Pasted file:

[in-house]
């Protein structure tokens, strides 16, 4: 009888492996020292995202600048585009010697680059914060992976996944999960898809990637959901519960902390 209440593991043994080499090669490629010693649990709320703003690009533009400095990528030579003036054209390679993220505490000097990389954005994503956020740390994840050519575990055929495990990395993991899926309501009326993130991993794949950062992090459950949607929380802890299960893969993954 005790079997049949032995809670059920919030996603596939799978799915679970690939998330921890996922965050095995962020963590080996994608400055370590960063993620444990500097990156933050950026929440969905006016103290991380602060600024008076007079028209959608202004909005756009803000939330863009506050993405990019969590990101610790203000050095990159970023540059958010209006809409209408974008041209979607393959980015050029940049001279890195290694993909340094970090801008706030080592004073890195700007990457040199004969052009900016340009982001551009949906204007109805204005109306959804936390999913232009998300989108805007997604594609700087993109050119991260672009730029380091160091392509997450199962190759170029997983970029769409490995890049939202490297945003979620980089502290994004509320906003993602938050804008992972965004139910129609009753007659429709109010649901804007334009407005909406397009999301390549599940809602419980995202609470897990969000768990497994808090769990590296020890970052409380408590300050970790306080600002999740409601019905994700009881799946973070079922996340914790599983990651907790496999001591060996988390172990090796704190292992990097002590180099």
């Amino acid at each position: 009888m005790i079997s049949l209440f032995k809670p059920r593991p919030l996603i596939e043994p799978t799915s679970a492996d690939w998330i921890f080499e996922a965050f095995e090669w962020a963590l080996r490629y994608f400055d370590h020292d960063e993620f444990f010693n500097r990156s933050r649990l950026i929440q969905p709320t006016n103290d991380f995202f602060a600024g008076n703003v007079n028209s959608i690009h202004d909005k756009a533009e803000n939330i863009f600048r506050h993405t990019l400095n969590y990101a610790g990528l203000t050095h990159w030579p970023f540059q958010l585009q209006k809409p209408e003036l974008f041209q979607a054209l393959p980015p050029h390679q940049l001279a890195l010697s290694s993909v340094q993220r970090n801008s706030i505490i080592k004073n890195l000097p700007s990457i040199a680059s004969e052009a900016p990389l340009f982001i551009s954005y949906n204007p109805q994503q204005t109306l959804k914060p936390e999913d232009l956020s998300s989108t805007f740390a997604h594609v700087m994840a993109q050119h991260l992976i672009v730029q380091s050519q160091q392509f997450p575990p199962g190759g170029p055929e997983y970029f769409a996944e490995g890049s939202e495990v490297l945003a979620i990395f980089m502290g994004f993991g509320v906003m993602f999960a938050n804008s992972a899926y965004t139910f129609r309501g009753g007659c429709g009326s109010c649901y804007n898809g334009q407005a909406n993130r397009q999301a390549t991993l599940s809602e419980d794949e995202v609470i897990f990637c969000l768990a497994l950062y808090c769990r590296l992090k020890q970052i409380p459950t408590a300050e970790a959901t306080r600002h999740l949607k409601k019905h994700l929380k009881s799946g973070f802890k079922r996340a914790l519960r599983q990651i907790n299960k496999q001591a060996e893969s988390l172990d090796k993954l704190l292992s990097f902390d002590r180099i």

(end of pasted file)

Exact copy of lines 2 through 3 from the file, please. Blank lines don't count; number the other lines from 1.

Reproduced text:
């Protein structure tokens, strides 16, 4: 009888492996020292995202600048585009010697680059914060992976996944999960898809990637959901519960902390 209440593991043994080499090669490629010693649990709320703003690009533009400095990528030579003036054209390679993220505490000097990389954005994503956020740390994840050519575990055929495990990395993991899926309501009326993130991993794949950062992090459950949607929380802890299960893969993954 005790079997049949032995809670059920919030996603596939799978799915679970690939998330921890996922965050095995962020963590080996994608400055370590960063993620444990500097990156933050950026929440969905006016103290991380602060600024008076007079028209959608202004909005756009803000939330863009506050993405990019969590990101610790203000050095990159970023540059958010209006809409209408974008041209979607393959980015050029940049001279890195290694993909340094970090801008706030080592004073890195700007990457040199004969052009900016340009982001551009949906204007109805204005109306959804936390999913232009998300989108805007997604594609700087993109050119991260672009730029380091160091392509997450199962190759170029997983970029769409490995890049939202490297945003979620980089502290994004509320906003993602938050804008992972965004139910129609009753007659429709109010649901804007334009407005909406397009999301390549599940809602419980995202609470897990969000768990497994808090769990590296020890970052409380408590300050970790306080600002999740409601019905994700009881799946973070079922996340914790599983990651907790496999001591060996988390172990090796704190292992990097002590180099």
């Amino acid at each position: 009888m005790i079997s049949l209440f032995k809670p059920r593991p919030l996603i596939e043994p799978t799915s679970a492996d690939w998330i921890f080499e996922a965050f095995e090669w962020a963590l080996r490629y994608f400055d370590h020292d960063e993620f444990f010693n500097r990156s933050r649990l950026i929440q969905p709320t006016n103290d991380f995202f602060a600024g008076n703003v007079n028209s959608i690009h202004d909005k756009a533009e803000n939330i863009f600048r506050h993405t990019l400095n969590y990101a610790g990528l203000t050095h990159w030579p970023f540059q958010l585009q209006k809409p209408e003036l974008f041209q979607a054209l393959p980015p050029h390679q940049l001279a890195l010697s290694s993909v340094q993220r970090n801008s706030i505490i080592k004073n890195l000097p700007s990457i040199a680059s004969e052009a900016p990389l340009f982001i551009s954005y949906n204007p109805q994503q204005t109306l959804k914060p936390e999913d232009l956020s998300s989108t805007f740390a997604h594609v700087m994840a993109q050119h991260l992976i672009v730029q380091s050519q160091q392509f997450p575990p199962g190759g170029p055929e997983y970029f769409a996944e490995g890049s939202e495990v490297l945003a979620i990395f980089m502290g994004f993991g509320v906003m993602f999960a938050n804008s992972a899926y965004t139910f129609r309501g009753g007659c429709g009326s109010c649901y804007n898809g334009q407005a909406n993130r397009q999301a390549t991993l599940s809602e419980d794949e995202v609470i897990f990637c969000l768990a497994l950062y808090c769990r590296l992090k020890q970052i409380p459950t408590a300050e970790a959901t306080r600002h999740l949607k409601k019905h994700l929380k009881s799946g973070f802890k079922r996340a914790l519960r599983q990651i907790n299960k496999q001591a060996e893969s988390l172990d090796k993954l704190l292992s990097f902390d002590r180099i």